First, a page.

It is the disparity between the market's uptrend and the downtrend in real disposable income for the majority of households that I think should cause investor concern. This economy reminds me of the soccer team my son played on last year. He was just a beginner on this team of ten, and so were the other players, with the exception of the coach's son. He was a player. He scored all the goals. The team won every game with the exception of the one that the coach's son didn't play. The team had a phenomenal record, but it was not what you would call deep. This economy is as deep as my son's soccer team, and even more susceptible to a loss, as most of its players are sitting on the bench. How much longer can one of us earn and spend at a very solid clip while the other nine suck wind in hopes that the overall economy grows at a measly 2%?
This stall-speed rate of economic growth will not support the level of revenue growth needed to meet the expectations for corporate profits this year or the next, even if margins are maintained. As a result, the pursuit of short-term profitability has become an epidemic in corporate America, rather than strategies geared toward the type of long-term growth that is consistent with the Fed's mandate to promote maximum employment. The Fed is to blame for this turn of events by establishing the stock market as a proxy for the health of the economy. Last month AIG reported a surge in profits, so it announced intentions to buy back $1 billion worth of stock, raise its dividend by 25% and lay off an additional 1,500 employees. These activities do little to help grow the economy, instead widening the divide between the two economies that exist today.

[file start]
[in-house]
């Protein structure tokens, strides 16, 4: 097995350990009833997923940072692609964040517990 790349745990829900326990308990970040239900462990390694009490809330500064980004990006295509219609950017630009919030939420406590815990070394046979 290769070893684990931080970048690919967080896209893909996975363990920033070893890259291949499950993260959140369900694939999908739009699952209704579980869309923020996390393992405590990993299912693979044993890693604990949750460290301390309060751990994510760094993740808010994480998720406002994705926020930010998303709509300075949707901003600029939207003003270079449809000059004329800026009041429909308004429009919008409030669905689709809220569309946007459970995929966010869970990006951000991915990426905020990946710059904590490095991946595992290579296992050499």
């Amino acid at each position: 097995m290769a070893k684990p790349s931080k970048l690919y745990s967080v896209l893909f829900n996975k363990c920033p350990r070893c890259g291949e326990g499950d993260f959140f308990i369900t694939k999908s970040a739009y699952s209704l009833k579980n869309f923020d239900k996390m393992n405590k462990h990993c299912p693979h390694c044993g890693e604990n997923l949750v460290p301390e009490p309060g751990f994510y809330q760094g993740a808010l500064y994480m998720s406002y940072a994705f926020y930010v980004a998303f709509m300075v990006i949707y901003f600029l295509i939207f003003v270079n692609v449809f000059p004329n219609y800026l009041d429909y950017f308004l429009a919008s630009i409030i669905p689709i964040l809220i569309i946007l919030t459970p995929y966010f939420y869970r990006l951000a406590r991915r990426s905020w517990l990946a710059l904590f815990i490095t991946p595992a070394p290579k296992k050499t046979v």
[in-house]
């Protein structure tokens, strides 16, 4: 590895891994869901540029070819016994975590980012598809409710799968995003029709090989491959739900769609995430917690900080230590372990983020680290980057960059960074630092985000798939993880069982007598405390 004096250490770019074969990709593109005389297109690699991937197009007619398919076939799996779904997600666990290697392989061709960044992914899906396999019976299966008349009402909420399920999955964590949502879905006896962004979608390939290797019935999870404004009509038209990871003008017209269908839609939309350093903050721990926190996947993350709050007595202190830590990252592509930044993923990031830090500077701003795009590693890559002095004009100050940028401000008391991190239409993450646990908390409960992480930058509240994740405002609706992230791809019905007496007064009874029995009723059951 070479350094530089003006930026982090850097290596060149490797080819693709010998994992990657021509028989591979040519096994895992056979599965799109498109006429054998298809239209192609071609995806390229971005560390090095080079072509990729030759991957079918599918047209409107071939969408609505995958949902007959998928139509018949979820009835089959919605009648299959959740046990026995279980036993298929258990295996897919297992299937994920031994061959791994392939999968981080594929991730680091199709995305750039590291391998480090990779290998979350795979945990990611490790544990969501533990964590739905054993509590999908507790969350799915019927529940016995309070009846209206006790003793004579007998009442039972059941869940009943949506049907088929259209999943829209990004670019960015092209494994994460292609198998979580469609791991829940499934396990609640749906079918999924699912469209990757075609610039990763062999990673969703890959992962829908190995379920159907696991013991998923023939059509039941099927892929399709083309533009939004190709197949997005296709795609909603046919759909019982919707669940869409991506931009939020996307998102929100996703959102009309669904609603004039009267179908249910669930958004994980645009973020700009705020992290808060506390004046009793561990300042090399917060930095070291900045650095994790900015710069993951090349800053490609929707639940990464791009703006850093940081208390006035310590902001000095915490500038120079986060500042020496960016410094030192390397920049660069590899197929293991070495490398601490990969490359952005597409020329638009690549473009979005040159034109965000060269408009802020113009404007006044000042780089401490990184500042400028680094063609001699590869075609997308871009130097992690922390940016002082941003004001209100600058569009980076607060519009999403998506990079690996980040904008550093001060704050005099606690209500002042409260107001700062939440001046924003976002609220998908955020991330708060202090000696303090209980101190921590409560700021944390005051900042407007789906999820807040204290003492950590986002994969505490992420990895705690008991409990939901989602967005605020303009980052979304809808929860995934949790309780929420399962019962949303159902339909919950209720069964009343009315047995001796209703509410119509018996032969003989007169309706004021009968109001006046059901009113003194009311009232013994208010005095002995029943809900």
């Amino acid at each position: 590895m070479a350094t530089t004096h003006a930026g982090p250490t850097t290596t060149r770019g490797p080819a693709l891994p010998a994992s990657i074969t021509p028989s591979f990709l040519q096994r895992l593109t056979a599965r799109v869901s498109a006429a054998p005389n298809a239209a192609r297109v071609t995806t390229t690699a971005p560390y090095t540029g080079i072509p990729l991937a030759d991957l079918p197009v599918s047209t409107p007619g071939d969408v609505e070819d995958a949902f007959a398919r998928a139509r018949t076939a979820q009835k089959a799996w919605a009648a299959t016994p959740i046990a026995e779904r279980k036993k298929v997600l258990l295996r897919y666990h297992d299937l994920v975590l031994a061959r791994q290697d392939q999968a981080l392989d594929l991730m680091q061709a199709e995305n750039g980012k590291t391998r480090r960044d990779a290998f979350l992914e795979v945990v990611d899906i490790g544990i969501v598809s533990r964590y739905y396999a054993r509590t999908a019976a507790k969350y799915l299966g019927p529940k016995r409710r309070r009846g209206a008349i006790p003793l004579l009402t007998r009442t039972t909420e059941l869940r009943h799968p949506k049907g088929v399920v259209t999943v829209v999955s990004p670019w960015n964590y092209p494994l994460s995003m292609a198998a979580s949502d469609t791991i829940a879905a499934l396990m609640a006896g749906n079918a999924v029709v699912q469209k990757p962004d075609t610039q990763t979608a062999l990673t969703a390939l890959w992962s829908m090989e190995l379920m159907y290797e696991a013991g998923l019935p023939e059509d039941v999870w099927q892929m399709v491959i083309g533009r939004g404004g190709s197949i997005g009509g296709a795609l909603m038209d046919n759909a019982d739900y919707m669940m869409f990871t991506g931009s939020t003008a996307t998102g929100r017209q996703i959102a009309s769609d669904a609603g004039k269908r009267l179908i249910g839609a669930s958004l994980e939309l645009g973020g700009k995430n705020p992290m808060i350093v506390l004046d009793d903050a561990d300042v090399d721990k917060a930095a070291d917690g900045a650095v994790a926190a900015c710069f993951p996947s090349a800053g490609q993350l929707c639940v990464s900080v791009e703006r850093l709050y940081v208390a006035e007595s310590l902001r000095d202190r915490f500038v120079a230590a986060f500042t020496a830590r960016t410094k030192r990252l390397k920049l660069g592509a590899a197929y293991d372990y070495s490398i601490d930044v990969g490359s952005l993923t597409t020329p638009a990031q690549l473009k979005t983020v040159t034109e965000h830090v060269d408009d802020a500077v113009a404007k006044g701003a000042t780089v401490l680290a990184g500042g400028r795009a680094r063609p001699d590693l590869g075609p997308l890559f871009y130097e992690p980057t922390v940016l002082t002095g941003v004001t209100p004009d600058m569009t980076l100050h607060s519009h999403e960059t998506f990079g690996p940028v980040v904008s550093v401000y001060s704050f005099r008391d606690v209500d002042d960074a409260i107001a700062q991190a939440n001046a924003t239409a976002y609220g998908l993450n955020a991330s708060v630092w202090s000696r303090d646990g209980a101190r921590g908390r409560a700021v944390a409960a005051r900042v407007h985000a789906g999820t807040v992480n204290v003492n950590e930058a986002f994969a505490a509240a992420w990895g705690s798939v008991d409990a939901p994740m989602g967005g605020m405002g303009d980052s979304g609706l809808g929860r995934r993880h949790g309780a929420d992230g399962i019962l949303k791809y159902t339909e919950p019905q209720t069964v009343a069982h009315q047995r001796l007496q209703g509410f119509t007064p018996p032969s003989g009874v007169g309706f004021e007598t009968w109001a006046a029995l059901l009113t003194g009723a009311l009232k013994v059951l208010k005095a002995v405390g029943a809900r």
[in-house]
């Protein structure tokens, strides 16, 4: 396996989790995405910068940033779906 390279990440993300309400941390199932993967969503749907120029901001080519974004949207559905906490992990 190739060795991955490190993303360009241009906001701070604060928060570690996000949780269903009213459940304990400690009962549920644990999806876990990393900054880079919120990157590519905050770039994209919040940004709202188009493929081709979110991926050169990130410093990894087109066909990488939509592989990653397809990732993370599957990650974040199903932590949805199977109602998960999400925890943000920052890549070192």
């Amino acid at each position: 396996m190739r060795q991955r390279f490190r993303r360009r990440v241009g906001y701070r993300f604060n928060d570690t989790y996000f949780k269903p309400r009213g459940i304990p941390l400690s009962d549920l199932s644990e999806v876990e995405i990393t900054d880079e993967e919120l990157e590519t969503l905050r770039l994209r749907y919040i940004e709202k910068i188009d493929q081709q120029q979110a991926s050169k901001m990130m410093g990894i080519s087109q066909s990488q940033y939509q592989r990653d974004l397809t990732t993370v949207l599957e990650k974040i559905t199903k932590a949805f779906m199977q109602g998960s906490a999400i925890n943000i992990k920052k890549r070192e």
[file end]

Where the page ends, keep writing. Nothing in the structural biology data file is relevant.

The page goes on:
When I think about the parabolic move in stock prices that has accompanied stagnant to declining real disposable income for the majority of American households, I am reminded of the parabolic move in home prices in the mid-2000s that led to unprecedented multiples above median household income. Home prices were not sustainable without a commensurate rise in income to support the carrying cost of the outstanding debt. I do not think stock prices are sustainable without a commensurate rise in disposable income to support the economic growth rate necessary to sustain profit growth. What seems certain is that our two economies will eventually collide and the growing disparity will resolve itself in one of several ways.